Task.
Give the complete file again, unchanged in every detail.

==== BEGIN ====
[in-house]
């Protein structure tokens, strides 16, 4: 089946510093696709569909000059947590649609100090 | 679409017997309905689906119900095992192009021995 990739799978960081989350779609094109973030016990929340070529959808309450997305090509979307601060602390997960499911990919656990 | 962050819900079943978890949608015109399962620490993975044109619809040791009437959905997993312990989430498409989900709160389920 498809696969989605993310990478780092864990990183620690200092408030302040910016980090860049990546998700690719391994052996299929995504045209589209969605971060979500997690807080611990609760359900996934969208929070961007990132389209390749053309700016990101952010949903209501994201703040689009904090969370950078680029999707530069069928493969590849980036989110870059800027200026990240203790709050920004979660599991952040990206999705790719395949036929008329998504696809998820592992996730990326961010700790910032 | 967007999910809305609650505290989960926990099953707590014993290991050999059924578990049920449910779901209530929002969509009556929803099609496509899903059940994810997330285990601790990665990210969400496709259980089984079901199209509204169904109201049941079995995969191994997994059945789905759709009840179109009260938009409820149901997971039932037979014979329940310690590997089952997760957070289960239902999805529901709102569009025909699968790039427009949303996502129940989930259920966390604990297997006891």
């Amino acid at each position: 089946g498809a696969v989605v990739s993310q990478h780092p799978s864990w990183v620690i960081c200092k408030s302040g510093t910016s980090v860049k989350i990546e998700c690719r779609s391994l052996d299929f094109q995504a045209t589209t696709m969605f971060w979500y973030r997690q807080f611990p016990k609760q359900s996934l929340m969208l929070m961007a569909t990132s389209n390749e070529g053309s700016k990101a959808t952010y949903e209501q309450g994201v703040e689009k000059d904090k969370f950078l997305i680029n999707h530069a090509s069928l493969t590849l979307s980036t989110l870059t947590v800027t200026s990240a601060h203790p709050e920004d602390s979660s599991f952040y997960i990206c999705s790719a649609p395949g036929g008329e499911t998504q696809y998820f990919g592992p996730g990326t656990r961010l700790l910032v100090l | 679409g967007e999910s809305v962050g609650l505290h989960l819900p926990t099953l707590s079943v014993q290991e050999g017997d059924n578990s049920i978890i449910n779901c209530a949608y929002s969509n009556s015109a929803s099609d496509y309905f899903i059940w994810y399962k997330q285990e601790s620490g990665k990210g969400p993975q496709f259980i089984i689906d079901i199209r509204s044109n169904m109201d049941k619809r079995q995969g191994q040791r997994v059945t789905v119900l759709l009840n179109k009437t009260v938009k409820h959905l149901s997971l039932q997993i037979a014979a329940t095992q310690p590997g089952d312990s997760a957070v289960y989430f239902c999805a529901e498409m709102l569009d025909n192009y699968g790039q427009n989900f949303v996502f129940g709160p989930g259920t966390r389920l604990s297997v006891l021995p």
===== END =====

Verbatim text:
[in-house]
């Protein structure tokens, strides 16, 4: 089946510093696709569909000059947590649609100090 | 679409017997309905689906119900095992192009021995 990739799978960081989350779609094109973030016990929340070529959808309450997305090509979307601060602390997960499911990919656990 | 962050819900079943978890949608015109399962620490993975044109619809040791009437959905997993312990989430498409989900709160389920 498809696969989605993310990478780092864990990183620690200092408030302040910016980090860049990546998700690719391994052996299929995504045209589209969605971060979500997690807080611990609760359900996934969208929070961007990132389209390749053309700016990101952010949903209501994201703040689009904090969370950078680029999707530069069928493969590849980036989110870059800027200026990240203790709050920004979660599991952040990206999705790719395949036929008329998504696809998820592992996730990326961010700790910032 | 967007999910809305609650505290989960926990099953707590014993290991050999059924578990049920449910779901209530929002969509009556929803099609496509899903059940994810997330285990601790990665990210969400496709259980089984079901199209509204169904109201049941079995995969191994997994059945789905759709009840179109009260938009409820149901997971039932037979014979329940310690590997089952997760957070289960239902999805529901709102569009025909699968790039427009949303996502129940989930259920966390604990297997006891």
């Amino acid at each position: 089946g498809a696969v989605v990739s993310q990478h780092p799978s864990w990183v620690i960081c200092k408030s302040g510093t910016s980090v860049k989350i990546e998700c690719r779609s391994l052996d299929f094109q995504a045209t589209t696709m969605f971060w979500y973030r997690q807080f611990p016990k609760q359900s996934l929340m969208l929070m961007a569909t990132s389209n390749e070529g053309s700016k990101a959808t952010y949903e209501q309450g994201v703040e689009k000059d904090k969370f950078l997305i680029n999707h530069a090509s069928l493969t590849l979307s980036t989110l870059t947590v800027t200026s990240a601060h203790p709050e920004d602390s979660s599991f952040y997960i990206c999705s790719a649609p395949g036929g008329e499911t998504q696809y998820f990919g592992p996730g990326t656990r961010l700790l910032v100090l | 679409g967007e999910s809305v962050g609650l505290h989960l819900p926990t099953l707590s079943v014993q290991e050999g017997d059924n578990s049920i978890i449910n779901c209530a949608y929002s969509n009556s015109a929803s099609d496509y309905f899903i059940w994810y399962k997330q285990e601790s620490g990665k990210g969400p993975q496709f259980i089984i689906d079901i199209r509204s044109n169904m109201d049941k619809r079995q995969g191994q040791r997994v059945t789905v119900l759709l009840n179109k009437t009260v938009k409820h959905l149901s997971l039932q997993i037979a014979a329940t095992q310690p590997g089952d312990s997760a957070v289960y989430f239902c999805a529901e498409m709102l569009d025909n192009y699968g790039q427009n989900f949303v996502f129940g709160p989930g259920t966390r389920l604990s297997v006891l021995p």